Too hot to work: the dire impact of extreme heat on outdoor US jobs

Too hot to work: the dire impact of extreme heat on outdoor US jobs

Too hot to work: the dire impact of extreme heat on outdoor US jobs

By 2050, nearly 60% of outdoor workers could experience at least one week when extreme heat makes it too dangerous to work if little to no action is taken

Between now and midcentury, rising temperature will expose outdoor workers to more frequent and dangerous heat conditions.

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OSF (America's dirty divide)

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Tue 17 Aug 2021 03.00 EDT

In the next few decades, Americans who work outdoors could increasingly find that it is simply too hot to do their jobs without risking their health.

By 2050, nearly 60% of outdoor workers – such as construction workers, emergency responders and farmworkers – could experience at least one week of workdays when extreme heat makes it too dangerous for them to work. This is in a scenario where little to no action is taken to reduce emissions. Currently less than 10% of outdoor workers lose work days to extreme temperatures.

“If we don’t reduce our heat-trapping emissions, millions of outdoor workers are going to be increasingly exposed to dangerous levels of heat between now and the middle of the century,” said Kristina Dahl, co-author of a new report published today by the Union of Concerned Scientists.

Remarkably, nearly one in five outdoor workers would experience at least a month of these scorching days.

About a fifth of American workers – or 32 million people – currently have outdoor occupations where a large part of their day is spent outside.

Outdoor workers in the US face up to 35 times the risk of dying from heat exposure than the general population. The Centers for Disease Control and Prevention (CDC) recommends employers reduce work schedules when the heat index – which accounts for heat and humidity – reaches 100F (38C) to 108F (42C). There are currently no federal heat-safety standards that protect outdoor workers during extreme heat, and only two states, California and Washington, have permanent heat standards for outdoor workers’ safety.

Staying home on hot days would ultimately cost an average outdoor worker about $1,700 each year – amounting to $55bn annually for all outdoor workers.

The most severe impacts will be on construction and extraction workers in fields like mining, who risk losing $14.4bn in earnings annually, followed by installation, maintenance and repair occupations, who could lose about $10.8bn.

Southern states will face the largest number of days when working outside is all but impossible. In Louisiana, for example, workers already lose about $1,000 in wages because of days when it’s too hot to work. That figure could increase to nearly $5,000 due to 34 days worth of lost work time annually.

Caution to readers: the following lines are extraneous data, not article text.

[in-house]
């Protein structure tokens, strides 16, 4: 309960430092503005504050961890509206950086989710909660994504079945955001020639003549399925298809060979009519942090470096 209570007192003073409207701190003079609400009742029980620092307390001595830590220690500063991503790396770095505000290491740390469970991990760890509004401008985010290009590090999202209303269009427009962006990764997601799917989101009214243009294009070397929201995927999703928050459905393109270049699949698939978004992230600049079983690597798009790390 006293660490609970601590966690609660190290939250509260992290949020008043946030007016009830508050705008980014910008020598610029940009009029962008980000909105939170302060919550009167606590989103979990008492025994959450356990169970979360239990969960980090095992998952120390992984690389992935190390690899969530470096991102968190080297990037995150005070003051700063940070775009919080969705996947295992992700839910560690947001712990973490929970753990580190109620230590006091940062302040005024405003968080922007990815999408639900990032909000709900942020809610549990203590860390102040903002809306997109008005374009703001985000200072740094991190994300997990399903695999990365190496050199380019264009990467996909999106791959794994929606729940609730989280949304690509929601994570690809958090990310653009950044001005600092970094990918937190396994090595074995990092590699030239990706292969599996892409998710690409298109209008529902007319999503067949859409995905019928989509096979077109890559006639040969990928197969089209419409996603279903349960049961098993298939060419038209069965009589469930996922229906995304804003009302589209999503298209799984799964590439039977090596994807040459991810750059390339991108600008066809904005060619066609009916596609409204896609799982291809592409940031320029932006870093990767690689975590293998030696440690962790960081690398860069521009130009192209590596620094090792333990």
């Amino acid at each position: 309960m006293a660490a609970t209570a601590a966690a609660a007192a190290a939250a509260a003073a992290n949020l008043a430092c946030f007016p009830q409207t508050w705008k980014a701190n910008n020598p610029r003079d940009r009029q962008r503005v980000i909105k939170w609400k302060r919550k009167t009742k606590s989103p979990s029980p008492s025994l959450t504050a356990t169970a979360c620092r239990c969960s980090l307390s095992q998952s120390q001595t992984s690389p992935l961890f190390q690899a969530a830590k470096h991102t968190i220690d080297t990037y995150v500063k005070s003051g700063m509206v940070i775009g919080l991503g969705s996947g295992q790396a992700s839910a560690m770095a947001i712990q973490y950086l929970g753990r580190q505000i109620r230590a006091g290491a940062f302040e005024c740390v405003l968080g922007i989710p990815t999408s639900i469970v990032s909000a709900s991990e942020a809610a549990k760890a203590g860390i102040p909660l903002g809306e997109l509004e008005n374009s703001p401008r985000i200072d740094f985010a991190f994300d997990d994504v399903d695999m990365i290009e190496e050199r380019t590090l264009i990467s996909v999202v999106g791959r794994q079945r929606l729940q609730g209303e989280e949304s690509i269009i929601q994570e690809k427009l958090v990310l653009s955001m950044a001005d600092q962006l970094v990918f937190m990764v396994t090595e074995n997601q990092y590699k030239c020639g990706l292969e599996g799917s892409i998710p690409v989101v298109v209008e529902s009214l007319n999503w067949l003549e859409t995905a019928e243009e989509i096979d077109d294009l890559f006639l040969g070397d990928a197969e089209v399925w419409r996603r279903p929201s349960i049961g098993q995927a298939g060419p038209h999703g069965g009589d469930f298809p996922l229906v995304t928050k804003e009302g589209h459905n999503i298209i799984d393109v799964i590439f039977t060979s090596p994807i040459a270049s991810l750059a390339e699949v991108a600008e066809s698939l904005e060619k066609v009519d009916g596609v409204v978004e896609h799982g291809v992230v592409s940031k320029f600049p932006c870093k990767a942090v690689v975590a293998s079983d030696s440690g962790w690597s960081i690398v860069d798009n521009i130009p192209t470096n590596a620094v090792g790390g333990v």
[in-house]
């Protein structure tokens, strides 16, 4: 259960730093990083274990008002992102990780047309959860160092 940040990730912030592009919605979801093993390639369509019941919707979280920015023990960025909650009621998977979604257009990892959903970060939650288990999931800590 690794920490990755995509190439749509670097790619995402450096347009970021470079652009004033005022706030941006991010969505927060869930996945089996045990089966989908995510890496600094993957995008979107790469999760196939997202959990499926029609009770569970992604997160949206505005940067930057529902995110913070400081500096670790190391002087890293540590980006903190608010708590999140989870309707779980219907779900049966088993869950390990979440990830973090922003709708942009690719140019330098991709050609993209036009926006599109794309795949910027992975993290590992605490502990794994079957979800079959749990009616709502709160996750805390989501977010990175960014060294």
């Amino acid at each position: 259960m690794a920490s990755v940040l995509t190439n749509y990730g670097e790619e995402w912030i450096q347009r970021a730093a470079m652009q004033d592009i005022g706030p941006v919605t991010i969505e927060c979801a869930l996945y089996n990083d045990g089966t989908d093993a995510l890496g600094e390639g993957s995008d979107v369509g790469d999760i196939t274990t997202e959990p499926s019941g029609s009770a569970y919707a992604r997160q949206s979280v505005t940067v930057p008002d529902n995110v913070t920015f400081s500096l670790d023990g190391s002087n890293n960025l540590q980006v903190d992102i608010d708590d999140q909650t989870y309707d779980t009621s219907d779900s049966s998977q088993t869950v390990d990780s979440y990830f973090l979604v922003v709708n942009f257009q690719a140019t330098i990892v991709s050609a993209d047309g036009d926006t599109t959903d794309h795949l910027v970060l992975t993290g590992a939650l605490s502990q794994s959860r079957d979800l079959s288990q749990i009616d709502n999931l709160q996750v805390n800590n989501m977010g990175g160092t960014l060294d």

People of color will be hit especially hard by extreme heat. People who identify as African American, Black, Hispanic or Latino are disproportionately represented in outdoor work, comprising about 40% of the outdoor workforce despite making up only 32% of the US population in general.

“We have groups of people who are already experiencing systemic racism in the US and extreme heat has the potential to really exacerbate the existing inequities that they’re facing in society,” Dahl said.

In addition, Black and Latino Americans are more likely to live in the hard-hit southern states.

While some workplaces, like construction companies, are moving their work hours to earlier in the day, there are tradeoffs.

“Shifting work to nighttime hours has been associated with higher levels of mental and physical health problems,” Dahl said.

Yet not everyone will be able to alter their working hours.

“Emergency medical services can’t just shift to cooler hours of the day,” Dahl said. “If you’re a parent and you have children who need to get to school at 8.30 and your shift starts at 6 rather than 8 as it did before, it becomes a lot harder to get to work and get your kids to school.”

Earlier this year, congressional Democrats introduced a bill mandating the Occupational Safety and Health Administration to require that employers provide adequate water, shade and rest breaks for outdoor workers regularly exposed to heat – similar to worker protections that already exist in California. The bill is named after Asuncion Valdivia, a California farmworker who died from heatstroke in 2004 after picking grapes for 10 hours straight in 105F temperatures.

Many of these efforts could help workers, but Dahl said it is important to focus on the core cause.

“Our first line of defense still needs to be reducing carbon emissions,” Dahl said.

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